It’s true. It’s easy to be blind and get special attention, to let others do things for me that I just don’t want to bother doing. It’s easy to let my wife do all the cooking because I don’t want to relearn cooking as a blind person. It’s easy to stop exercising because I don’t believe I’ll be climbing any more mountains. I’ve become complacent, overly comfortable with a small life that demands little from me. Sometimes I think I’m just waiting to die.

I sold myself a lie. I told myself that being blind now keeps me from living the my dream, building inspired teams creating better world dreams.

A blind man’s bluff.

The bigger truth is that my blindness makes me even more powerful and capable of doing such things. Why? Because blindness has forced me to do the one thing I’ve always shortchanged.

Sight free, I’m now forced to listen.

Blindness has opened my heart to hear the infinite harmonies of love. With this keen awareness I can better build the relationships to launch world changing dreams.

I’m back on the River of Life thanks to a little truth from my friend.

Yours to count on,

Tio Stib

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Remedies For Reluctant Romantics

Winning at the Game of Love!
Romance For Dummies…

Nelson Mandela, Grace and Good

Nelson Mandela, One of the great men of history, certainly the most influential man of my lifetime, passed away last week. Though I only knew him through newscasts and articles, I have always felt close to this endearing man. He felt like a grandfather to me, one whose wisdom I yearned for, whose courage and convictions inspired me.

Perhaps what struck me most about Nelson Mandela was his capacity for forgiveness. After nearly thirty years in prison, times when he was often abused and certainly discouraged, He returned to his lifelong quest for democracy in South Africa even stronger in his resolve to forgive past transgressions and forge a new government based on equality.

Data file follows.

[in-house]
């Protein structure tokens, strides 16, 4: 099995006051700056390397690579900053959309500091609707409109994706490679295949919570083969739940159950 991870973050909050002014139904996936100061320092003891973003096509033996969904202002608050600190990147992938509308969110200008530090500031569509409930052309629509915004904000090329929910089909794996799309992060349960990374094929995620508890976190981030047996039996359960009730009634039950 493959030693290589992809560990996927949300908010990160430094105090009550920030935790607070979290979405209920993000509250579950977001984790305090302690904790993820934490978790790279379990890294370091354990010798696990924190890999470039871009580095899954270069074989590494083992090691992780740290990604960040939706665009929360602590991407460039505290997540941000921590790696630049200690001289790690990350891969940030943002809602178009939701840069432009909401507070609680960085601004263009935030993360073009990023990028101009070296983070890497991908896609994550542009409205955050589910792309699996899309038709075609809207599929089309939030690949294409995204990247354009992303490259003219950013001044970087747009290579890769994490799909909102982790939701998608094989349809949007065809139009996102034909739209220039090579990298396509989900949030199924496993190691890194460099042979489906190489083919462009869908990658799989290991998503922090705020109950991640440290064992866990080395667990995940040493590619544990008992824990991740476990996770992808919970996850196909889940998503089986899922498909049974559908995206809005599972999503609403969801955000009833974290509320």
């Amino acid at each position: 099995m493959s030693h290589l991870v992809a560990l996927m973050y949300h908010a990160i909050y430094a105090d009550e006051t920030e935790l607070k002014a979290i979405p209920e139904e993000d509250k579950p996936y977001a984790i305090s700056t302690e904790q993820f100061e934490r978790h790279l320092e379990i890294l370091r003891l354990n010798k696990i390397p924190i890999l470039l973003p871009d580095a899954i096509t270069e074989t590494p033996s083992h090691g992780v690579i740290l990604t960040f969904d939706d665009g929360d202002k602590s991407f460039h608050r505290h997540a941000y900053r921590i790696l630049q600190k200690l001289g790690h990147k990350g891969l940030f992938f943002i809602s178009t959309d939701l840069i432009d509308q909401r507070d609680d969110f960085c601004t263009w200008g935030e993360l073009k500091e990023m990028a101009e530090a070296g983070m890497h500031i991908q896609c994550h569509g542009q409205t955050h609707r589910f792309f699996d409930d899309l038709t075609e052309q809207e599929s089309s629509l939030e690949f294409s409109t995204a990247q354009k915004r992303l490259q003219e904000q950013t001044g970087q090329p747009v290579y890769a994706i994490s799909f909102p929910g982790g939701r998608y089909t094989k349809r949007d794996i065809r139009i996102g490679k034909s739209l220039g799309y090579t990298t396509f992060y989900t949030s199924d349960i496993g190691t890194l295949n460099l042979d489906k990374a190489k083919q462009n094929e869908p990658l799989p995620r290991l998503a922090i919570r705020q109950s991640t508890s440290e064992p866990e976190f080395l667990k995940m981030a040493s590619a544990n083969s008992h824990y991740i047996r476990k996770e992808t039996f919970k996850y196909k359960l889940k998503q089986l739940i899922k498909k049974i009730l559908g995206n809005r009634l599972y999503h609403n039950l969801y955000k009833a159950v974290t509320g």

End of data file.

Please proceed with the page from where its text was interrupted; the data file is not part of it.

Such was the immensity of this man’s grace that he forgave all his former captors, past abusers, everyone who had wronged him.

He forgave them, opened his heart and invited all people to join in harmony to build a new South African democracy. And through his singular vision and commitment to grace and good, his mission was realized.

I remember those years, the early 1990’s, when South Africa was a seething mass of animosity ready to explode at any moment. I watched the newscasts of riots and violence. I thought a bloody civil war was inevitable. But Nelson Mandela did not, and ultimately his calm and reasoned approach led to South African democracy.

His leadership prevailed. Good and grace triumphed.

I shall do my best to remember Nelson Mandela and his inspiring example of the powers of love and forgiveness.

A link to  a poem read by Morgan Freeman as Nelson Mandela in the movie Invictus,

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Remedies For Reluctant Romantics

Winning at the Game of Love!
Romance For Dummies…